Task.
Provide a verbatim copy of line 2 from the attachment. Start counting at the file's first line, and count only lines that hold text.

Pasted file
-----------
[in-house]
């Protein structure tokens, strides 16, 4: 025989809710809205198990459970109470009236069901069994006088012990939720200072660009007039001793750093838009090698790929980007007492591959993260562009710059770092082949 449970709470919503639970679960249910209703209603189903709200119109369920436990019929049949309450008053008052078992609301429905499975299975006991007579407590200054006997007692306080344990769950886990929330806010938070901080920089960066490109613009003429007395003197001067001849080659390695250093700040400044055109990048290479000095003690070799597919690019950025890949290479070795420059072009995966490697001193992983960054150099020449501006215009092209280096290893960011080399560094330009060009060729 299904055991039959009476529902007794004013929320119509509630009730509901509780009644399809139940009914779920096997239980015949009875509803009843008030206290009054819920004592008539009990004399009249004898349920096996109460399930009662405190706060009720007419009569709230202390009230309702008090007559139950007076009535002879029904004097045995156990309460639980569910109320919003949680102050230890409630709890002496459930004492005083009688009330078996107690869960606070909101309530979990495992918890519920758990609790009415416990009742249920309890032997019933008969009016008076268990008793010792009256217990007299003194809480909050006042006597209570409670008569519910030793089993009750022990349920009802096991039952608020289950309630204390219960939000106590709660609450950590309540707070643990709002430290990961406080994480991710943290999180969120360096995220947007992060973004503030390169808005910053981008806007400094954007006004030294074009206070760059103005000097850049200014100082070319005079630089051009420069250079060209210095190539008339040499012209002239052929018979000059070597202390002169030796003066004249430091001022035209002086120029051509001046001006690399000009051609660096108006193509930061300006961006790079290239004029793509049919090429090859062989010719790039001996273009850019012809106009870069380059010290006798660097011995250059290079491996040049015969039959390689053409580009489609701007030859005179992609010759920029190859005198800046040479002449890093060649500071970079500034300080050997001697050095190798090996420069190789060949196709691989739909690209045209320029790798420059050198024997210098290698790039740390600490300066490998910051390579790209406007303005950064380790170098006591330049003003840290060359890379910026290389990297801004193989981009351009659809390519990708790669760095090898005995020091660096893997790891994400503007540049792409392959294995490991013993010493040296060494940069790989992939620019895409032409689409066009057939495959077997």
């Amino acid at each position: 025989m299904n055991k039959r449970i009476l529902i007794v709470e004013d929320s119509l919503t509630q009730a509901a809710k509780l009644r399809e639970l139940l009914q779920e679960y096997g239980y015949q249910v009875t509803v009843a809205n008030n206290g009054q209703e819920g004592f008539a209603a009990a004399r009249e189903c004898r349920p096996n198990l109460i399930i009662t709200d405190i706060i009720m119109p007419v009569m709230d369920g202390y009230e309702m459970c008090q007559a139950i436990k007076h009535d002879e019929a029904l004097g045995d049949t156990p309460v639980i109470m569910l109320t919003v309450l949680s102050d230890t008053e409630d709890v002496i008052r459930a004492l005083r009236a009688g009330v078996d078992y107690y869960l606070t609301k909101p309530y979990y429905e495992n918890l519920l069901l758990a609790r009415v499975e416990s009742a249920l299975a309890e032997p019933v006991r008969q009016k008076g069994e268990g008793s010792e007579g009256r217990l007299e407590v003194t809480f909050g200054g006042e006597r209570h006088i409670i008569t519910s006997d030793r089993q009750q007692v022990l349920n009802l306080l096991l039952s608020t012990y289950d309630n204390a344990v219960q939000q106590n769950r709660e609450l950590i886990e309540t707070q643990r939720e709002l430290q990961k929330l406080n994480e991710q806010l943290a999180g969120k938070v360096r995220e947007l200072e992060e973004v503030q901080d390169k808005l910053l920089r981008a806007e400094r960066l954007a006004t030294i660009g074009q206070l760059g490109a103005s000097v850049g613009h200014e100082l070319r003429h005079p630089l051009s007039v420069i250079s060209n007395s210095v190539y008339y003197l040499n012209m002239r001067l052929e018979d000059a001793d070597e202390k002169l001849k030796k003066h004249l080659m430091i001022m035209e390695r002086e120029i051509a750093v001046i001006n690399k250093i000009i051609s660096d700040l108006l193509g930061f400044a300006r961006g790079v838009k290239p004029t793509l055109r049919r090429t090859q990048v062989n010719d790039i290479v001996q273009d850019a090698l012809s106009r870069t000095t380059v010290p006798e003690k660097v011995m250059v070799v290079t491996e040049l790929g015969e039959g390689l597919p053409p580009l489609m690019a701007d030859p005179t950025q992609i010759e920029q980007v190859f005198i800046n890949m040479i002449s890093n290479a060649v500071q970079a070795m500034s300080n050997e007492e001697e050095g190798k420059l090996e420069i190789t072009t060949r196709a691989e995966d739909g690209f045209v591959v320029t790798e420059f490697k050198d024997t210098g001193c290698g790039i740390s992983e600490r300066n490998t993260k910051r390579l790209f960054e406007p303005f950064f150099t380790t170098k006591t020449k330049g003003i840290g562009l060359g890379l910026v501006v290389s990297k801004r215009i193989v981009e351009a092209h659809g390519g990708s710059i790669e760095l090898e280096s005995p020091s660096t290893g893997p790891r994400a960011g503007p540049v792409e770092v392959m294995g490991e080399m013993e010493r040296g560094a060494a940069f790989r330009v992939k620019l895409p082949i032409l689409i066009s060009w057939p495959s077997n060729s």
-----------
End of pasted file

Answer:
């Protein structure tokens, strides 16, 4: 025989809710809205198990459970109470009236069901069994006088012990939720200072660009007039001793750093838009090698790929980007007492591959993260562009710059770092082949 449970709470919503639970679960249910209703209603189903709200119109369920436990019929049949309450008053008052078992609301429905499975299975006991007579407590200054006997007692306080344990769950886990929330806010938070901080920089960066490109613009003429007395003197001067001849080659390695250093700040400044055109990048290479000095003690070799597919690019950025890949290479070795420059072009995966490697001193992983960054150099020449501006215009092209280096290893960011080399560094330009060009060729 299904055991039959009476529902007794004013929320119509509630009730509901509780009644399809139940009914779920096997239980015949009875509803009843008030206290009054819920004592008539009990004399009249004898349920096996109460399930009662405190706060009720007419009569709230202390009230309702008090007559139950007076009535002879029904004097045995156990309460639980569910109320919003949680102050230890409630709890002496459930004492005083009688009330078996107690869960606070909101309530979990495992918890519920758990609790009415416990009742249920309890032997019933008969009016008076268990008793010792009256217990007299003194809480909050006042006597209570409670008569519910030793089993009750022990349920009802096991039952608020289950309630204390219960939000106590709660609450950590309540707070643990709002430290990961406080994480991710943290999180969120360096995220947007992060973004503030390169808005910053981008806007400094954007006004030294074009206070760059103005000097850049200014100082070319005079630089051009420069250079060209210095190539008339040499012209002239052929018979000059070597202390002169030796003066004249430091001022035209002086120029051509001046001006690399000009051609660096108006193509930061300006961006790079290239004029793509049919090429090859062989010719790039001996273009850019012809106009870069380059010290006798660097011995250059290079491996040049015969039959390689053409580009489609701007030859005179992609010759920029190859005198800046040479002449890093060649500071970079500034300080050997001697050095190798090996420069190789060949196709691989739909690209045209320029790798420059050198024997210098290698790039740390600490300066490998910051390579790209406007303005950064380790170098006591330049003003840290060359890379910026290389990297801004193989981009351009659809390519990708790669760095090898005995020091660096893997790891994400503007540049792409392959294995490991013993010493040296060494940069790989992939620019895409032409689409066009057939495959077997």